Article ID: JAF1395 | By: John McAteer
This article first appeared in the CHRISTIAN RESEARCH JOURNAL, volume 39, number 05 (2016). The full text of this article in PDF format can be obtained by clicking here. For further information or to subscribe to the CHRISTIAN RESEARCH JOURNAL go to: http://www.equip.org/christian-research-journal/
Something is changing in the way our culture is portraying comic book superheroes. Have you noticed? In 2016 alone, we have seen Deadpool, Batman vs. Superman, and now Suicide Squad on the big screen (together raking in over $2 billion worldwide), as well as Lucifer and The Preacher on TV. What all of these movies and TV shows have in common is their portrayal of morally compromised superheroes who are willing to lie, steal, torture, and even murder bad guys. What are we to make of the rise of antiheroes?
A Brief History of Antiheroes. There is a long tradition of heroes who work outside the bounds of the law, but they were generally still portrayed as “good guys.” Often these heroes are forced to become outlaws by a corrupt government (such as Robin Hood or Zorro). Even Jesus can be seen as a kind of outlaw, in that He came into conflict with a corrupt legal system.
Likewise, when it comes to comic books, there always has been a range of superheroes. Superman is the typical hero, and Batman is more the antihero type. But traditionally even Batman was still a hero who didn’t kill indiscriminately. Although it is a standard comic book trope that heroes are often misunderstood by the police and are falsely considered outlaws (Spiderman, Daredevil, etc.), they still bring their foes to justice, sending them to prison.
Gradually, however, we have seen the emergence of antiheroic superheroes. One of the first comic book antiheroes was the Punisher, introduced in 1974. He was a true vigilante who didn’t hesitate to murder bad guys instead of taking them to prison. Yet his methods were presented as morally compromised and rejected by the other superheroes within the story (such as Spiderman or Daredevil). He wasn’t uncritically praised by the comic book creators, though he was increasingly considered “cool” by fans.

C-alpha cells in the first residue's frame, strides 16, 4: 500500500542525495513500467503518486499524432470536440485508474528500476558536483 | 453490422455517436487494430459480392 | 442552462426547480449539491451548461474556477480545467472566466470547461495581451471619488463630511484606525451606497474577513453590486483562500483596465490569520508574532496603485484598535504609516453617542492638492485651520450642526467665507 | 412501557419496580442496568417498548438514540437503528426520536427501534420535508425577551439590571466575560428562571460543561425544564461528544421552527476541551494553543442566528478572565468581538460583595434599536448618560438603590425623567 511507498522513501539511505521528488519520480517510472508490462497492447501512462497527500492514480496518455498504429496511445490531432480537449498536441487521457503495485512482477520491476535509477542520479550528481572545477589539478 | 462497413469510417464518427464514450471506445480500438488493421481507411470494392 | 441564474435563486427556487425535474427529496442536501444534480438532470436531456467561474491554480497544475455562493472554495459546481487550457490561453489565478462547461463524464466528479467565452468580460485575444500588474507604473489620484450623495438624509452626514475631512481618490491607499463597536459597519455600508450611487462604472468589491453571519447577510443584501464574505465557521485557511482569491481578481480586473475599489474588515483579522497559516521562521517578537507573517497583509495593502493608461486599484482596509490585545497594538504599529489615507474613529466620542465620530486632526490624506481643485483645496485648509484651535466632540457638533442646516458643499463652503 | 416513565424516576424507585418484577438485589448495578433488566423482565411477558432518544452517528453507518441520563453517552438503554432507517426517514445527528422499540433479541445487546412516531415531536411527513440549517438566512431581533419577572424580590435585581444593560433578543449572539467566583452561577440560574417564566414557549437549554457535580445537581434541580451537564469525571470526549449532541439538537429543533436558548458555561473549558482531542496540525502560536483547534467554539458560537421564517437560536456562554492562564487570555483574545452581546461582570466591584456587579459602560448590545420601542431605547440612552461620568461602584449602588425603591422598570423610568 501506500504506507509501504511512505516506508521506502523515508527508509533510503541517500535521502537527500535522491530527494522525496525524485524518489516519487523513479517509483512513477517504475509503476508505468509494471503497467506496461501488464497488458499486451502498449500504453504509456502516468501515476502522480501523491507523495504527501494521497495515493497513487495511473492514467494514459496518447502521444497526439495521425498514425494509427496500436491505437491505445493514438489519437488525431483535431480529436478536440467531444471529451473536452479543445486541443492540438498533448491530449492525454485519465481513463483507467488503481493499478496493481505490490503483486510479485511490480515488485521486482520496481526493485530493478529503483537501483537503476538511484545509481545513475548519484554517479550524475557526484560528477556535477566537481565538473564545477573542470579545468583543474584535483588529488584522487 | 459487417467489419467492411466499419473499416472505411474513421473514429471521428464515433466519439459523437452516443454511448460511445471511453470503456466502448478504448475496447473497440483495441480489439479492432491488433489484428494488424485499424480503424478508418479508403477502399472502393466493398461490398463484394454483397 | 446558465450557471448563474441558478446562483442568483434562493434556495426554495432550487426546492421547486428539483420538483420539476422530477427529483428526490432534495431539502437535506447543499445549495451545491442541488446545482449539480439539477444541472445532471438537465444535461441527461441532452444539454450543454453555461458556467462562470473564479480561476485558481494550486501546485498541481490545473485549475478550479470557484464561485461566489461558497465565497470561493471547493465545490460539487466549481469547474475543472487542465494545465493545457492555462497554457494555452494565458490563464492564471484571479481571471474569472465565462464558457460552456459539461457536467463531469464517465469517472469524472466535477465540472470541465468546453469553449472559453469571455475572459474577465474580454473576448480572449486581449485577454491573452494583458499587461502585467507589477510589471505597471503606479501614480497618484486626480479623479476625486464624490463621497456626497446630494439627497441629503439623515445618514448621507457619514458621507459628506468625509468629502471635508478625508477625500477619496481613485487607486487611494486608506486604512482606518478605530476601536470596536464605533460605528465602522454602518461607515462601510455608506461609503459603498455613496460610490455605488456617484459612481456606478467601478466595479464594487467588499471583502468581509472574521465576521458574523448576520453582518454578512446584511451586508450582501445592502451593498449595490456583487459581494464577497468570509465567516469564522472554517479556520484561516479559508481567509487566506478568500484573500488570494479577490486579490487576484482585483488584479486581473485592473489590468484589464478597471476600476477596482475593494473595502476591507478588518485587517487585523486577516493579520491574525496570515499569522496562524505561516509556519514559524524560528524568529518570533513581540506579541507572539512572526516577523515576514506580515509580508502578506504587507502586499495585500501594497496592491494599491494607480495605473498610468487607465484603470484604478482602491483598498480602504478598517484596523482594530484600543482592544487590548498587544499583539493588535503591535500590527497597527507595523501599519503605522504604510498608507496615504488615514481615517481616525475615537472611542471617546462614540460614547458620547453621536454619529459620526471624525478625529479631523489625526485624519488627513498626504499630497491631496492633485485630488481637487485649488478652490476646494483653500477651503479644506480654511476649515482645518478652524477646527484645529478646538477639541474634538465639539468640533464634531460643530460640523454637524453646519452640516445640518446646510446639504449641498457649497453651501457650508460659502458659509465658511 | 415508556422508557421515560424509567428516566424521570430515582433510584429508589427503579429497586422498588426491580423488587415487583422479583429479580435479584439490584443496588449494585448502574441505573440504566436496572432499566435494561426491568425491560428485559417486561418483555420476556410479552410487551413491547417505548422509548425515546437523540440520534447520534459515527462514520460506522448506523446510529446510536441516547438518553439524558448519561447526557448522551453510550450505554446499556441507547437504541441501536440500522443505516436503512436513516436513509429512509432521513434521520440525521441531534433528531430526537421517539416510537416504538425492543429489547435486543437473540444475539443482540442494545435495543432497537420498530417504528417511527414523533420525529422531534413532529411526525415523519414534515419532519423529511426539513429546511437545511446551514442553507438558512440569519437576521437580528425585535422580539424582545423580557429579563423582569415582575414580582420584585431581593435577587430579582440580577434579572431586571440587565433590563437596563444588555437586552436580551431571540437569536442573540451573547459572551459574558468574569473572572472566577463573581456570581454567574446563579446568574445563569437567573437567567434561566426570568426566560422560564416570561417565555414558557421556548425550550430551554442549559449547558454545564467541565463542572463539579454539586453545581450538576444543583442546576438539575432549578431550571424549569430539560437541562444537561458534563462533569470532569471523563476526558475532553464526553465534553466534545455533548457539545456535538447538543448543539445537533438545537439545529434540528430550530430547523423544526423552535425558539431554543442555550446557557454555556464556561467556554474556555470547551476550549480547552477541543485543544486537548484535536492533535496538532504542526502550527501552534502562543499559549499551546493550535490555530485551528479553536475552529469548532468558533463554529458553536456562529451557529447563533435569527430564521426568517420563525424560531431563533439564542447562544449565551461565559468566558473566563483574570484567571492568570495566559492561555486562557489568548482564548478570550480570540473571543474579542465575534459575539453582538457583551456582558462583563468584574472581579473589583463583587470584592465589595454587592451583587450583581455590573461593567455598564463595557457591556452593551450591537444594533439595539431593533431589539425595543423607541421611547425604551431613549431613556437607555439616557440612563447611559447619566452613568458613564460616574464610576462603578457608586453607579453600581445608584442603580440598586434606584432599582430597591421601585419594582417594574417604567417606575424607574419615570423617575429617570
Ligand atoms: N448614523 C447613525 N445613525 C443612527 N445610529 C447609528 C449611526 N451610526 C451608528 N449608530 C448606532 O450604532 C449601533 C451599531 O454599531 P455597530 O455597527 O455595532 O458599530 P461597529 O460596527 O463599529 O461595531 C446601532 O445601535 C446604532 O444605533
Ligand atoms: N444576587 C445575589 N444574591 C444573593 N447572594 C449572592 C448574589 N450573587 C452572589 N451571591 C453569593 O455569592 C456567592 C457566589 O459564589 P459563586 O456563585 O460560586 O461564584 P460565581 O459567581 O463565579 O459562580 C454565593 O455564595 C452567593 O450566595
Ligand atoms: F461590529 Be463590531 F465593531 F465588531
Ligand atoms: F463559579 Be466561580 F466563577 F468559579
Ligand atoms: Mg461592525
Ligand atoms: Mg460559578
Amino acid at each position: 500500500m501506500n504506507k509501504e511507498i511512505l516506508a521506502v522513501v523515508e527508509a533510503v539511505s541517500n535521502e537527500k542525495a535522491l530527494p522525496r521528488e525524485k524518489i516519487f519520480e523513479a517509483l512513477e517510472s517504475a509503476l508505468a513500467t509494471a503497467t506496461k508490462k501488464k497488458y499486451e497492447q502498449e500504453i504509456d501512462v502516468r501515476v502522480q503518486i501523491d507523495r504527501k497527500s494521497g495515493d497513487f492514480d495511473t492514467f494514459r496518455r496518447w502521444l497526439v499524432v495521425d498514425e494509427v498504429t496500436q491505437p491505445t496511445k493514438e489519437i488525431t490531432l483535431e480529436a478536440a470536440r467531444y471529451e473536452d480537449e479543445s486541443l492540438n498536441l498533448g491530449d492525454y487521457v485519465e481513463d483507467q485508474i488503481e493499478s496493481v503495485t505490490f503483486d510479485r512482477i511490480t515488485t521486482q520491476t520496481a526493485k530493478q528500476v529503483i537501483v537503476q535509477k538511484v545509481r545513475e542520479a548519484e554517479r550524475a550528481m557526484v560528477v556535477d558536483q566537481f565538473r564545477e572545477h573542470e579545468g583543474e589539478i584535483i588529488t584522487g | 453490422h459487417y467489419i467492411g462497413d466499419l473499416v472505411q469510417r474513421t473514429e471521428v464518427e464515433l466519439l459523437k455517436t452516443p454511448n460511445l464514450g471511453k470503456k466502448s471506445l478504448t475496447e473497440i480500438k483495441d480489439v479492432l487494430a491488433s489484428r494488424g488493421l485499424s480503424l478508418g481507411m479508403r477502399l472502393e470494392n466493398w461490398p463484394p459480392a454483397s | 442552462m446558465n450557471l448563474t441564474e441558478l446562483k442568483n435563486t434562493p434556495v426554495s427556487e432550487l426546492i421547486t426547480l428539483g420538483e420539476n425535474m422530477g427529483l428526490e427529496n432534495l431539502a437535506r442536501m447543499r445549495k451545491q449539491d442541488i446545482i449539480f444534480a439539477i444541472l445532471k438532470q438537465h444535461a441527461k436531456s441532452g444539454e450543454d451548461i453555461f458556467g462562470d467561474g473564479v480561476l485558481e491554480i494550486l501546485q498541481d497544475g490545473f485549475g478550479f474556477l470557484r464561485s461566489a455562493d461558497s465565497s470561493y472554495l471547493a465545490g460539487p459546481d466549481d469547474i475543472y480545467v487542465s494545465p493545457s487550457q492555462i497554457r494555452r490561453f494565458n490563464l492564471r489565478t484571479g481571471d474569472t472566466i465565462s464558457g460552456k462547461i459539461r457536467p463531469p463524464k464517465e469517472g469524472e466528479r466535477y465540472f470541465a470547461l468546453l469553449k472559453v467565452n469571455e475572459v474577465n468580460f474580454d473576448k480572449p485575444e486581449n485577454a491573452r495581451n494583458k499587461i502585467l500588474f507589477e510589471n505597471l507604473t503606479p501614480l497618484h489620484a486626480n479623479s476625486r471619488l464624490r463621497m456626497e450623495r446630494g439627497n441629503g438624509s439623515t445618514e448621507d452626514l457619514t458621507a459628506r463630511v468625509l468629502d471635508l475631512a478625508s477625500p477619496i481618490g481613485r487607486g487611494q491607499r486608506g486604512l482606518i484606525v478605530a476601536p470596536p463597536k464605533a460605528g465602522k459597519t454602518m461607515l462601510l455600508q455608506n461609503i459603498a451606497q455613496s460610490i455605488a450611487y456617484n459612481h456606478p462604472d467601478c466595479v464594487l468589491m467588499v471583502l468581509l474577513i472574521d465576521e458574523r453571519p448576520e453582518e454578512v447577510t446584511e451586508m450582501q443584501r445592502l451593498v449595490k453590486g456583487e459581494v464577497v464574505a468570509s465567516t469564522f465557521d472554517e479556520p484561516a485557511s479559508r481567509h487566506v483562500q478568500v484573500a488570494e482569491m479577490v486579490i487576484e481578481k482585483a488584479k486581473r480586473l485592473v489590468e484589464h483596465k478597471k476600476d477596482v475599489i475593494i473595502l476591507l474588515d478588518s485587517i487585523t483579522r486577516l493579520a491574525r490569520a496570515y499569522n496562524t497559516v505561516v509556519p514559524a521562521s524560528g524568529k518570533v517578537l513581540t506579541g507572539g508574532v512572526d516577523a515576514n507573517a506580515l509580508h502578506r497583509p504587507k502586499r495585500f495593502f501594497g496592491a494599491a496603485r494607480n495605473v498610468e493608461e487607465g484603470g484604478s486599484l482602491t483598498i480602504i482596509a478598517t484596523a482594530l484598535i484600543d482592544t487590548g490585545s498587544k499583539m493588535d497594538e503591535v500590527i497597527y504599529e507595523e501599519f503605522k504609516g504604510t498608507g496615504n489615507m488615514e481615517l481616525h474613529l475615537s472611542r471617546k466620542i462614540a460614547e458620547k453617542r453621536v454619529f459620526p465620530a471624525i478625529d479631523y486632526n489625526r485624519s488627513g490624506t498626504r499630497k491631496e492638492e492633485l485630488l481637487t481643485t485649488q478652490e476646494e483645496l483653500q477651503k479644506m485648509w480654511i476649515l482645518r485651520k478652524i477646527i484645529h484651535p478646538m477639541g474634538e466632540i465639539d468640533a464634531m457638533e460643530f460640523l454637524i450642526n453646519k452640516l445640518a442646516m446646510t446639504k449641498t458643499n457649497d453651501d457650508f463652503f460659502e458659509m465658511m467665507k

A major shift in comics was Frank Miller’s hugely influential nihilistic Batman graphic novel The Dark Knight Returns in 1986. Miller had experimented already with this darker tone in his reboot of the character Wolverine in 1982, and he went on to write the hyper-violent and sexually explicit comic Sin City throughout the 90s. After the publication of The Dark Knight Returns, other comics became darker, more violent, and morally ambiguous, no doubt contributing to the 1987 creation of Suicide Squad in which actual villains from other comic books are treated as heroes in their own story.
During this period, comics started appealing to an older readership. No longer for little kids, comics were now being read mostly by young men in their twenties and thirties. This aging demographic had an appetite for darker content. By the 90s, comics were dominated by antiheroes such as Wolverine and the hugely popular Spawn. Spawn, like fellow 90s-era characters John Constantine of Hellblazer and Jesse Custer of The Preacher, was portrayed as literally demonic. The 90s also saw the creation of the foul-mouthed “pansexual” mercenary Deadpool. Introduced as a minor character in 1991, Deadpool gradually grew in popularity until he got his own ongoing comic series in 1998.
Comic Book Movies Today. In contrast to the comic books, superhero movies remained fairly traditional in their portrayal of their characters as heroes—at least until now. In the past two or three years, we have seen a marked shift in superhero movies toward an embrace of antiheroes and also a celebration of violence as enjoyable entertainment for its own sake. Hints of a new kind of superhero movie appeared on the horizon in 2010 with the release of the extremely violent R-rated film Kick-Ass presented as an alleged “satire” that asks us to laugh at people being killed in gruesome ways.